- M-85, which is entirely in Wayne County, starts at Griswold Street in Downtown Detroit and connects the city's southwest side to Downriver, ending near Flat Rock at I-75, for whom which M-85 serves as an alternative. Locally known as West Fort and South Fort, divided at the River Rouge.
- M-97 only runs a short distance through Detroit's northeast side, starting at M-3. In the city it follows Gunston Street and Hoover Street.
- M-102 follows the county line between M-5 and I-94. Locally known as West 8 Mile and East 8 Mile, divided at John R. Street.
- M-153 starts at Wyoming Street on the Detroit-Dearborn limit and continues through the western suburbs as Ford Road.
- M-16 became part of US 16, which is also removed from Michigan.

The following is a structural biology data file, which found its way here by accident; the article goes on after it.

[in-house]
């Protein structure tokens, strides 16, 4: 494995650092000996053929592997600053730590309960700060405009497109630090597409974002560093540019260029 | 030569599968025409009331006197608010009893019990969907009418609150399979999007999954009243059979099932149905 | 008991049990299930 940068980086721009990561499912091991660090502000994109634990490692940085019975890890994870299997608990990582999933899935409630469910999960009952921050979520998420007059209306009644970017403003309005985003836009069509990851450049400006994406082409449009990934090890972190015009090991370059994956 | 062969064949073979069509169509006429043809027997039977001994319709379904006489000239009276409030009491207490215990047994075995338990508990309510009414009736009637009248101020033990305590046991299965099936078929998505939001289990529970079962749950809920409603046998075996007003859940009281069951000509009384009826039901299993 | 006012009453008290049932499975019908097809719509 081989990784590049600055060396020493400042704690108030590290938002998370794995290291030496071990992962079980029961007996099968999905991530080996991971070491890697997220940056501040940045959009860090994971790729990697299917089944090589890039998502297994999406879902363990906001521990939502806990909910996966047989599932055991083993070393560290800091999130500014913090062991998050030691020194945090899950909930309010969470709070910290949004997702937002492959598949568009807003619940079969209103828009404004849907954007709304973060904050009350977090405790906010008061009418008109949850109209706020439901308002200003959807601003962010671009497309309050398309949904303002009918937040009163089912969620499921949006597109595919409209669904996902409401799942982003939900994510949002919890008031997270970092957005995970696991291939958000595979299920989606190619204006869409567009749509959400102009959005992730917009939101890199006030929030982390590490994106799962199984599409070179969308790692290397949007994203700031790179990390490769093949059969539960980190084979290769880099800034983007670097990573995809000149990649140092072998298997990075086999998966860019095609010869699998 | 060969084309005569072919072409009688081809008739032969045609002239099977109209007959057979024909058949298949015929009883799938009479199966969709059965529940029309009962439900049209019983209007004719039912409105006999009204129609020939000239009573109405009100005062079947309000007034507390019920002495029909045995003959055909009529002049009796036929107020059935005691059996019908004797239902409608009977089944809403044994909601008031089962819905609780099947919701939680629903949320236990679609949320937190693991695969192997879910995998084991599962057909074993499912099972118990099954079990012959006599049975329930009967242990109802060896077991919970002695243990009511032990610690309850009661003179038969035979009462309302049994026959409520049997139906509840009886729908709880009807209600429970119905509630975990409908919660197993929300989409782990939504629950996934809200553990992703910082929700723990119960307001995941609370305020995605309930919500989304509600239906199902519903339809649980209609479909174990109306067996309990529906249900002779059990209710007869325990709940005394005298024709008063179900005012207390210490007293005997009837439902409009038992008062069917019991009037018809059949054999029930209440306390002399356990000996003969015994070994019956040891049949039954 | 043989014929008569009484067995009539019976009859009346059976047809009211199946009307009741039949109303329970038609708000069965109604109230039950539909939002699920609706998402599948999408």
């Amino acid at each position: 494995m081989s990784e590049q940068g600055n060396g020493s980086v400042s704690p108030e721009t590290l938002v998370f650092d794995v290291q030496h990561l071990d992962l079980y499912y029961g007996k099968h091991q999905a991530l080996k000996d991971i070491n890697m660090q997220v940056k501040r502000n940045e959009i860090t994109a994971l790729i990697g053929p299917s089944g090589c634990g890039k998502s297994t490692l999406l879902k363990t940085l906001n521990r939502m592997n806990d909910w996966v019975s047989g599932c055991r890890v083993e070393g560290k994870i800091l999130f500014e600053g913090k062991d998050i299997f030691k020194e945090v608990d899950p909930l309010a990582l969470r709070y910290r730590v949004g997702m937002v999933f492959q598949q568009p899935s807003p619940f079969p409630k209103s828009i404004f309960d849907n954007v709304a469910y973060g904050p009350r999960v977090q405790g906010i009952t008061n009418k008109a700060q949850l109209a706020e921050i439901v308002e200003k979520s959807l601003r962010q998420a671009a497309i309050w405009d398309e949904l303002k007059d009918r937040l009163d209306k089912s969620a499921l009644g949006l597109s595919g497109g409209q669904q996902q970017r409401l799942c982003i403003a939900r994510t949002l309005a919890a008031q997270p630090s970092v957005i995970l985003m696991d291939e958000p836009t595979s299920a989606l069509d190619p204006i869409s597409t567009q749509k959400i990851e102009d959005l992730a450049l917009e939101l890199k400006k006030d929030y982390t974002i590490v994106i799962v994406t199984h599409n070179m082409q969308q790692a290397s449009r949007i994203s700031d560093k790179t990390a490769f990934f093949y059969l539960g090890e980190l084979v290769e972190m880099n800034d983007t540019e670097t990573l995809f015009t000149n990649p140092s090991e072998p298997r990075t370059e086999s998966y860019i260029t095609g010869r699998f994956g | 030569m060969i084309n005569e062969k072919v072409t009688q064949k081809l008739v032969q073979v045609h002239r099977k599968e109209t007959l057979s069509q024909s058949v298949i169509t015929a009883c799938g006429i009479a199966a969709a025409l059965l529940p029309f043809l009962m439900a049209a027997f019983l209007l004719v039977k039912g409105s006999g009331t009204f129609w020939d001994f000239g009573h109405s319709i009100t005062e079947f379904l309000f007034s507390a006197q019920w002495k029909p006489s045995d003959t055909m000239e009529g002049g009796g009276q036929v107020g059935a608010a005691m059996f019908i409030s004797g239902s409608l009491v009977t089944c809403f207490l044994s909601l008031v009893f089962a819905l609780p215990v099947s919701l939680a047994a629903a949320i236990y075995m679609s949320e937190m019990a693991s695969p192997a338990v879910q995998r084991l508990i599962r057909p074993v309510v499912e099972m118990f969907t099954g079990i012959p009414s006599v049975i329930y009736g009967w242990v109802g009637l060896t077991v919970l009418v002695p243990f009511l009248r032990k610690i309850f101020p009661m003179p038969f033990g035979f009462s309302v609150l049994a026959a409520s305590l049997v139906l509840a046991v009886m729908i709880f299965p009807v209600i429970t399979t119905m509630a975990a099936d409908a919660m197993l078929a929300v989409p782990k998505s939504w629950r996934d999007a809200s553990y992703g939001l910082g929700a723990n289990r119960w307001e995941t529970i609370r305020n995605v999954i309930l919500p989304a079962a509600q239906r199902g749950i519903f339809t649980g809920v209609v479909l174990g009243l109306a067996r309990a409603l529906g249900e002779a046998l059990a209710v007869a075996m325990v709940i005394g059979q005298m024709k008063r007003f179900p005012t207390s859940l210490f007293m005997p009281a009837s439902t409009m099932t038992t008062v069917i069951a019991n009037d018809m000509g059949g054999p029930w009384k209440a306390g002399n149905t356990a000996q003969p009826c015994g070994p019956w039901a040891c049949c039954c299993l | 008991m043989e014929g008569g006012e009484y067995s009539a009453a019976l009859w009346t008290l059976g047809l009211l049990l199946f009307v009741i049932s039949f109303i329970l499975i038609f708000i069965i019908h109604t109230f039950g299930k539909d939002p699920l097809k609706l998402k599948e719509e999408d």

- M-17 once followed Ecorse Road into Lincoln Park, then ran concurrently with U.S. Route 25 to Downtown Detroit.
- M-56 connected US 24 in Monroe to Flat Rock; it once connected to US 112 in Canton along Huron River Drive and Belleville Road.
- M-112 entered Wayne County during World War II, and the years following, on an expressway, providing access to the Willow Run Airport in Van Buren Township and turned onto present-day Interstate 94 in Romulus Township. In Taylor Township it had interchanges with both M-17 and US 24, then ended at US 112 in Dearborn.
- Dixie Highway ran through Wayne County as early as 1915. Back then it was one of the only routes that connected the county to the Southern United States. Today there are no traces of the old highway in the county.
- Detroit Metropolitan Wayne County Airport is located in the Downriver community of Romulus. It serves as a hub for Delta Air Lines and Spirit Airlines and is one of the two airports operated by the Wayne County Airport Authority.